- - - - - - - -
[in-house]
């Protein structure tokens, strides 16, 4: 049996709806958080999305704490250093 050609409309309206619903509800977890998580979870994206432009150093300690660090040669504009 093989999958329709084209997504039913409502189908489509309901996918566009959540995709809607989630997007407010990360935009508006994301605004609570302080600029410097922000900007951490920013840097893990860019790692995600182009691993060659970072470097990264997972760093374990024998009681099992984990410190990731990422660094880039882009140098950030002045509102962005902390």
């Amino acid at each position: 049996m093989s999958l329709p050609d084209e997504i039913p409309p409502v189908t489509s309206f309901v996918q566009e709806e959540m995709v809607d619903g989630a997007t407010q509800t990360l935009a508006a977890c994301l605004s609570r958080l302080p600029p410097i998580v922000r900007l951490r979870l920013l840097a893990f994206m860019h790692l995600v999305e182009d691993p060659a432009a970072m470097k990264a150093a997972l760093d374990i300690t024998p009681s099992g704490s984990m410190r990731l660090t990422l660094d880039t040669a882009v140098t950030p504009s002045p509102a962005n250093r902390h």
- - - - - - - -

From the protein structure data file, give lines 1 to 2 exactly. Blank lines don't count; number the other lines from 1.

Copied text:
[in-house]
């Protein structure tokens, strides 16, 4: 049996709806958080999305704490250093 050609409309309206619903509800977890998580979870994206432009150093300690660090040669504009 093989999958329709084209997504039913409502189908489509309901996918566009959540995709809607989630997007407010990360935009508006994301605004609570302080600029410097922000900007951490920013840097893990860019790692995600182009691993060659970072470097990264997972760093374990024998009681099992984990410190990731990422660094880039882009140098950030002045509102962005902390």